As I was writing my post from this past Wednesday, all that reminiscing put me in mind of the afternoon Elaine got baptized. There is a little state park where the Mokelumne River meanders through in California, and that’s where church members and assorted others drove on a warm summer day in July.
We sang songs on the shore in the glow of the afternoon sun, graced by the slanting shadows of the trees and listened to Pastor Ken’s short message as he stood thigh deep in the water with his big black Bible opened, as the faithful waded in.
Elaine’s folks were there wandering around not sure what to do, clearly out of their comfort zone but there nonetheless and that’s what mattered. Her Mom couldn’t imagine why anyone in their right mind would get “in that nasty dirty water.”
Baptism never fails to move me, especially when adults take that step. You can almost see all the junk in their lives in past tense in their eyes right before they go under. They’ve made the decision and they have counted the cost and put themselves in a pretty vulnerable place. On top of that, everyone else is standing around dry and you are about to get soaking wet in public with clothes on. That seems a bit unnatural all by itself.
The day of her baptism I gave her a little Bible inscribed with the date and her name. And when her truck was stolen a few years ago she was more upset about losing that than anything else.
That little Bible represented a lot.
She likes to rib me about being baptised in a warm baptismal where my Pastor wore fishing waders. She thinks hers is somehow better because that’s the way John the Baptist did it and also because she braved the cold water. He is her favorite Bible character after all.
But when she gets serious and talks about that day you don’t have to wonder about what it meant and still means to her. She gets a certain light in her eyes and a softness in her voice. It was the starting of a life newly filled with hope. Filled with Jesus.
But I digress.
It was getting dark by the time we headed home. I was driving her 1990 Dodge Caravan. She was riding shotgun and my Mom and Dad were in the back. Suddenly I see something that almost looked like a very tall person lying crossways in the lane directly ahead of me. It was, in fact, a large roll of carpet.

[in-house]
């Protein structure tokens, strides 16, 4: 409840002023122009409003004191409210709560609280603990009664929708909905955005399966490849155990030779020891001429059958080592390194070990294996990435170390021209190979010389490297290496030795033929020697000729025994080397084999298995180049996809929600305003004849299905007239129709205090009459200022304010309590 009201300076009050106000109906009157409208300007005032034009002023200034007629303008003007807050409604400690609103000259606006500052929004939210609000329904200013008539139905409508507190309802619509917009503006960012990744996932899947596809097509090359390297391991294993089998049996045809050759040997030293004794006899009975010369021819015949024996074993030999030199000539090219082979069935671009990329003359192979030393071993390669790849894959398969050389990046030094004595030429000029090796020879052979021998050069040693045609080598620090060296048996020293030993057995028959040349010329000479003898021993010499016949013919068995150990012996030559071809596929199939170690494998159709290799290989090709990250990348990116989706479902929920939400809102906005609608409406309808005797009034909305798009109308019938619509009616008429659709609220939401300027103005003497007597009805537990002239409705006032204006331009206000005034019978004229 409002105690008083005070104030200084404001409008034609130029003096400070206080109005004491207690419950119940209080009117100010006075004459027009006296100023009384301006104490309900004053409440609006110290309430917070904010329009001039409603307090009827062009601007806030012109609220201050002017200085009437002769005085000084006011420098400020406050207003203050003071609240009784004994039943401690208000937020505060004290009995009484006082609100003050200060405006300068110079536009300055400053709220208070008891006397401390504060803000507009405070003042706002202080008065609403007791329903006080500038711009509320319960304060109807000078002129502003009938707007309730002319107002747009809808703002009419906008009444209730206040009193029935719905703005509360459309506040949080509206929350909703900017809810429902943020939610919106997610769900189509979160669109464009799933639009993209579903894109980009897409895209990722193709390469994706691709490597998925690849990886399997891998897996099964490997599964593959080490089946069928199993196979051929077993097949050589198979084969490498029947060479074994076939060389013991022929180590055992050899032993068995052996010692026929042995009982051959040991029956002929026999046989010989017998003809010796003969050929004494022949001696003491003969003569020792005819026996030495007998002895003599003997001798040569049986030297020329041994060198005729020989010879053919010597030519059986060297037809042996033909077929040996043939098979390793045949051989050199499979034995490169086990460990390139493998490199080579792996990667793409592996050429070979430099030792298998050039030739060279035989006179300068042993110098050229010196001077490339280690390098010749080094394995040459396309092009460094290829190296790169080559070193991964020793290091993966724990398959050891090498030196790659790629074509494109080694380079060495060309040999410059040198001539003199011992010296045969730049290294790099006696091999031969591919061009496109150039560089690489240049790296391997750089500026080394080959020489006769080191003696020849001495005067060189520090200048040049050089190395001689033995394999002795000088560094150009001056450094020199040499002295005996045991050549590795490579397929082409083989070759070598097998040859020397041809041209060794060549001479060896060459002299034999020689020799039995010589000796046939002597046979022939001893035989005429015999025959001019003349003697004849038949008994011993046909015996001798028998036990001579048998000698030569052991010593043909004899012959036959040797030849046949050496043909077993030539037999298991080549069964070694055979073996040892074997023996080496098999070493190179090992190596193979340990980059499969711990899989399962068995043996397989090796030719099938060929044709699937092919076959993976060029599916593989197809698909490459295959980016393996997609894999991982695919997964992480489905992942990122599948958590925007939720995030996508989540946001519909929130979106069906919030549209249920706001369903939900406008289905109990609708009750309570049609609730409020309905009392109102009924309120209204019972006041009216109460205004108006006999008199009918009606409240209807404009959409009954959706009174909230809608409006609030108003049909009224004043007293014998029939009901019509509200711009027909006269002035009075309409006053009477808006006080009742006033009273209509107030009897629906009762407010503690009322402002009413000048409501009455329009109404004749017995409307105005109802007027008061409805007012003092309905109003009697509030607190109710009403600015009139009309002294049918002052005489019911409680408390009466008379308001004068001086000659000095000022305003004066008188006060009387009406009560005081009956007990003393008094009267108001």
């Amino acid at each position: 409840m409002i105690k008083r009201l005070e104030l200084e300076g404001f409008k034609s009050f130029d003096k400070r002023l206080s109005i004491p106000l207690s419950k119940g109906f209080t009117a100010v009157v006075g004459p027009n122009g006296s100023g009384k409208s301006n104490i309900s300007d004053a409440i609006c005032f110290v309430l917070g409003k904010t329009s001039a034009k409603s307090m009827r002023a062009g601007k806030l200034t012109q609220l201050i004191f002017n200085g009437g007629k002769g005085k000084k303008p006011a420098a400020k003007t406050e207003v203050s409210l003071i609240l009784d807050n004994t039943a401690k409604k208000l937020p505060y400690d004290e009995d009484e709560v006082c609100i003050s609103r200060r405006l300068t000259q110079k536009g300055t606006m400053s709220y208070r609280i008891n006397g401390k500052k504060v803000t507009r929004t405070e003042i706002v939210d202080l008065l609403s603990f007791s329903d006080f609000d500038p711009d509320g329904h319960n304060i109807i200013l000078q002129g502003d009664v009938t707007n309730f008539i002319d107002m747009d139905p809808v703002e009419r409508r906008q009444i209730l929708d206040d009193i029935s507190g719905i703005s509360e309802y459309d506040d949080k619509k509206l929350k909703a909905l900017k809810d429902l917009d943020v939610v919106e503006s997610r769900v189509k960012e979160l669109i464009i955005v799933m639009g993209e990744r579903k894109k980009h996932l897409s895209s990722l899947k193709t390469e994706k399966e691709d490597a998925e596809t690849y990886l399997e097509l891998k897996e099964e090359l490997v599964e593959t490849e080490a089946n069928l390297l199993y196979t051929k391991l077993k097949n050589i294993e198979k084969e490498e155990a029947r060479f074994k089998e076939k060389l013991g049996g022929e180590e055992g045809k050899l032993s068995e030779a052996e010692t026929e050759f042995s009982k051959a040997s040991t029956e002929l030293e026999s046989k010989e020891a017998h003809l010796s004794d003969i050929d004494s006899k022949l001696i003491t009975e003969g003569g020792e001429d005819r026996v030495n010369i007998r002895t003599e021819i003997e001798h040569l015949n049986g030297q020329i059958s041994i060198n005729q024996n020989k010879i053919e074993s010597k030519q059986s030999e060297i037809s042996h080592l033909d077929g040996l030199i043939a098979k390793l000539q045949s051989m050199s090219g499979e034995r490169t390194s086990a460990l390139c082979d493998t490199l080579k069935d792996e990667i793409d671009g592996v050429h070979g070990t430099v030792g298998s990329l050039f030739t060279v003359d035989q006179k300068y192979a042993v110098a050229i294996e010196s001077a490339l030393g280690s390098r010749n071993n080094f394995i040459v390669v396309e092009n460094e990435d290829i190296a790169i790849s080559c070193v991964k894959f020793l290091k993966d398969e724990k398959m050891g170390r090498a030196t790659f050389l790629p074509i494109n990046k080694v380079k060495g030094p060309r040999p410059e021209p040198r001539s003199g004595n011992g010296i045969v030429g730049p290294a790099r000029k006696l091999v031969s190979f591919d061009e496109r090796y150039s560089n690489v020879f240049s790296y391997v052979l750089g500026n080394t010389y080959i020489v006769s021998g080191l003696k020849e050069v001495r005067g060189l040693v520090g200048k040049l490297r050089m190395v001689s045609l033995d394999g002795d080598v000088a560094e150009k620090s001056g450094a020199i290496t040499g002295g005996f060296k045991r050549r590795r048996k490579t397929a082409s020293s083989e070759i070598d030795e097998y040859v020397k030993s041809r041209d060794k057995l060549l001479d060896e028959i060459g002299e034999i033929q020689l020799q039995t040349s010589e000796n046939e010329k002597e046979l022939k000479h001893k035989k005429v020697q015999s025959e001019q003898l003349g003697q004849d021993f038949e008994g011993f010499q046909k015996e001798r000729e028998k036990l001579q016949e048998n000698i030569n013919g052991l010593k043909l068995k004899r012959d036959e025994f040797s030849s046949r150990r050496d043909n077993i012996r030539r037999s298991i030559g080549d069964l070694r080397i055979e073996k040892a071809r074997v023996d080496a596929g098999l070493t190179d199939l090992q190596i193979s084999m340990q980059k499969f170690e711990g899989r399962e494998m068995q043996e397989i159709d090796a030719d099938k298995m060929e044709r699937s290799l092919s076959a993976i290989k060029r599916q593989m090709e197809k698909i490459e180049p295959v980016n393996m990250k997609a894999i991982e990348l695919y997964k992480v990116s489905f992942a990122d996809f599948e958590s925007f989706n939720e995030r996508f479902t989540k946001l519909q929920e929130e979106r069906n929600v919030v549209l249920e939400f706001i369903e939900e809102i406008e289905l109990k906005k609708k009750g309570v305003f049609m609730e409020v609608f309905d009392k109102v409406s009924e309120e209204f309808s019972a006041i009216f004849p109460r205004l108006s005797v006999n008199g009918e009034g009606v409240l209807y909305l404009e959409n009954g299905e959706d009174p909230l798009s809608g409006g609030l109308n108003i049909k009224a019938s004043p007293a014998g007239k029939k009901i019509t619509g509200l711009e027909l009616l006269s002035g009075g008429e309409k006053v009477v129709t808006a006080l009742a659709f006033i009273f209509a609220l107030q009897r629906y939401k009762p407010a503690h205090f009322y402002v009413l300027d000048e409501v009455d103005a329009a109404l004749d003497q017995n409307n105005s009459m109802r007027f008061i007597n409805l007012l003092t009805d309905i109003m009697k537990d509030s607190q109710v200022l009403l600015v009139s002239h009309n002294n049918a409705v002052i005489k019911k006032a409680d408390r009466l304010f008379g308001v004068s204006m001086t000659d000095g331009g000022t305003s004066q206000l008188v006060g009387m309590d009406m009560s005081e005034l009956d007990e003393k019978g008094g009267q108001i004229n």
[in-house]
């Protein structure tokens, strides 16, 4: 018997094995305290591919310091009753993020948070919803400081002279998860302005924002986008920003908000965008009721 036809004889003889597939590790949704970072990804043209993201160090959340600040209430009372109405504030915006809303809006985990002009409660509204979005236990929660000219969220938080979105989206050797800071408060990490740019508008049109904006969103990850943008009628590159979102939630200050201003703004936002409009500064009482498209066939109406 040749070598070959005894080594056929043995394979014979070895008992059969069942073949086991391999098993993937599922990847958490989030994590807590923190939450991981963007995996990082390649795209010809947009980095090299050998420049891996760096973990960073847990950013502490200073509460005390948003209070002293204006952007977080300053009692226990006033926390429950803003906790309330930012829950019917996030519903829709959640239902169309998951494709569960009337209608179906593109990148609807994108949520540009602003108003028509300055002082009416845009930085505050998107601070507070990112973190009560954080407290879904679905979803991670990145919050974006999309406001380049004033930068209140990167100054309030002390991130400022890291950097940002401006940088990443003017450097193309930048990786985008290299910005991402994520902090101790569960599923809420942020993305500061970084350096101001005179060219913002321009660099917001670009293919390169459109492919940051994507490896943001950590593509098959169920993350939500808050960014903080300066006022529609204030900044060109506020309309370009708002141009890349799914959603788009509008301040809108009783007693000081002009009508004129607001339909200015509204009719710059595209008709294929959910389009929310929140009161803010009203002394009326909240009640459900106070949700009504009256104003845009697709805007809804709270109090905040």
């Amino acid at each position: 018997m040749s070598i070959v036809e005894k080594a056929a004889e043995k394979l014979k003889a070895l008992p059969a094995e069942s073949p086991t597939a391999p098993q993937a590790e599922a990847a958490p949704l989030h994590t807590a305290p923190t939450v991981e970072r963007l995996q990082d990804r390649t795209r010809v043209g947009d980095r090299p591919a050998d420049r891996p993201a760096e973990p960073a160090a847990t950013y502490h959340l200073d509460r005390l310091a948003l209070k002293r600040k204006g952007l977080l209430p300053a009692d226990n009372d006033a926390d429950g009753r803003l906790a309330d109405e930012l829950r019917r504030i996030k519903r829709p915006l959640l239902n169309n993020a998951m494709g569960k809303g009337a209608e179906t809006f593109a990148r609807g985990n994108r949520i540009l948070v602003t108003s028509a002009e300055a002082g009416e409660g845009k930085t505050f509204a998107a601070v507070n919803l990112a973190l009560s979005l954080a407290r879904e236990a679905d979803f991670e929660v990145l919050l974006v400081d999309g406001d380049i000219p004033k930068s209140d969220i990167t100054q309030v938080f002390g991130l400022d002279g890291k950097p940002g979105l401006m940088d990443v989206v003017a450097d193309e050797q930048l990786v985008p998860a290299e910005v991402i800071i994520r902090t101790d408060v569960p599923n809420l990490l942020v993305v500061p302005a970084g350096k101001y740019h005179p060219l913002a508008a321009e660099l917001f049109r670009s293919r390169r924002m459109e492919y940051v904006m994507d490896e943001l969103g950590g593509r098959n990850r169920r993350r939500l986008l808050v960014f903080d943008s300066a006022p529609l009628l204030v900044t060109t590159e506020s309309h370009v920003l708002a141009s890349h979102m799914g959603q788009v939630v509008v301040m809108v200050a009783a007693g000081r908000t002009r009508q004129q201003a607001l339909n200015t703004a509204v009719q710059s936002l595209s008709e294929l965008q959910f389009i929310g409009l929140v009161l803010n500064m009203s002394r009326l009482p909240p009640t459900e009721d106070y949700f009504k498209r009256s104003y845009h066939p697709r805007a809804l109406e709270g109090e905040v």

With traffic on both sides zooming by there was absolutely nowhere to go.
She must have seen the panic on my face and the desire to slam on the brakes. “Hang onto the wheel and keep going!” She said. So I did. I gripped the wheel and sailed over it. In the rear view mirror I saw my Mom and Dad’s heads pop up simultaneously and hit the ceiling.
Now the carpet was caught in the undercarriage of the van and we were dragging it.
And no one would let me off the freeway.
Elaine said, “Just put your blinker on and get over, they’ll move.” I did and they did.
By the time we pulled off the freeway the carpet was smoldering and we could see flames. Now, my friend is one of those who can assess a situation and know exactly what needs to be done, as well as successfully delegating others, all while remaining calm and in control. Unlike me.
In seconds she had my Dad in the driver’s seat waiting for direction as to when to hit the gas and my Mom and I bouncing the backend of the car while she kept a firm hold on the carpet.
When we finally dislodged it my Dad said, “I can’t believe I just obeyed those orders without question, I’m a Master Sergeant, I am used to giving orders not taking them.”
We all took a few deep breaths, thanked God, and stood around for a few minutes and marveled at how disastrous it could have been.
But I know why it wasn’t.
It was those hood angels riding on top of the van.
photo credit: google images, Caswell State Park